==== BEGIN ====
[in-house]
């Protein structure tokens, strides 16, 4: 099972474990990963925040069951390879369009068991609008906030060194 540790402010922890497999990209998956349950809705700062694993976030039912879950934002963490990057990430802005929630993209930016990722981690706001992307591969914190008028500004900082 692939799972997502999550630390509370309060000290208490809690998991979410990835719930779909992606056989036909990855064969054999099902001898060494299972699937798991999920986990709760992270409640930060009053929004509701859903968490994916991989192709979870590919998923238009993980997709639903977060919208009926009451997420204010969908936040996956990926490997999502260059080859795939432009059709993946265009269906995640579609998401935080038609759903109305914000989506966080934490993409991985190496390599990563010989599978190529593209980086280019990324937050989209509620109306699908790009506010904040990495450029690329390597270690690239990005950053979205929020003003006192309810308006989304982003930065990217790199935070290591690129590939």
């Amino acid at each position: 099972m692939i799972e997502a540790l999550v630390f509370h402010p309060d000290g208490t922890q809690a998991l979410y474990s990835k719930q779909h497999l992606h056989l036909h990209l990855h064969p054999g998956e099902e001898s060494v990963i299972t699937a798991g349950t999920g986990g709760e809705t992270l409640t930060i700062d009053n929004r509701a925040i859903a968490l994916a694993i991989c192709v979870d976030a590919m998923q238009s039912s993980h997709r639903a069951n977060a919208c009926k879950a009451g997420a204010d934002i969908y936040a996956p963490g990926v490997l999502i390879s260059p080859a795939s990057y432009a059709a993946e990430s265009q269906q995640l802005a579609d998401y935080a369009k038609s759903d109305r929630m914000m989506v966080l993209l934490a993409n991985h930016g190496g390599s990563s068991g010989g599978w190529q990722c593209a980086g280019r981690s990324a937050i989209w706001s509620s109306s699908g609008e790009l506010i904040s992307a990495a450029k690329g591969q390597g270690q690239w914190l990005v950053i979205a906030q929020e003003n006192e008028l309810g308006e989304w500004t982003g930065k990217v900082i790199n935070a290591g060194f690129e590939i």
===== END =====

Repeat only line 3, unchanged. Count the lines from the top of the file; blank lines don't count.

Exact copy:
């Amino acid at each position: 099972m692939i799972e997502a540790l999550v630390f509370h402010p309060d000290g208490t922890q809690a998991l979410y474990s990835k719930q779909h497999l992606h056989l036909h990209l990855h064969p054999g998956e099902e001898s060494v990963i299972t699937a798991g349950t999920g986990g709760e809705t992270l409640t930060i700062d009053n929004r509701a925040i859903a968490l994916a694993i991989c192709v979870d976030a590919m998923q238009s039912s993980h997709r639903a069951n977060a919208c009926k879950a009451g997420a204010d934002i969908y936040a996956p963490g990926v490997l999502i390879s260059p080859a795939s990057y432009a059709a993946e990430s265009q269906q995640l802005a579609d998401y935080a369009k038609s759903d109305r929630m914000m989506v966080l993209l934490a993409n991985h930016g190496g390599s990563s068991g010989g599978w190529q990722c593209a980086g280019r981690s990324a937050i989209w706001s509620s109306s699908g609008e790009l506010i904040s992307a990495a450029k690329g591969q390597g270690q690239w914190l990005v950053i979205a906030q929020e003003n006192e008028l309810g308006e989304w500004t982003g930065k990217v900082i790199n935070a290591g060194f690129e590939i």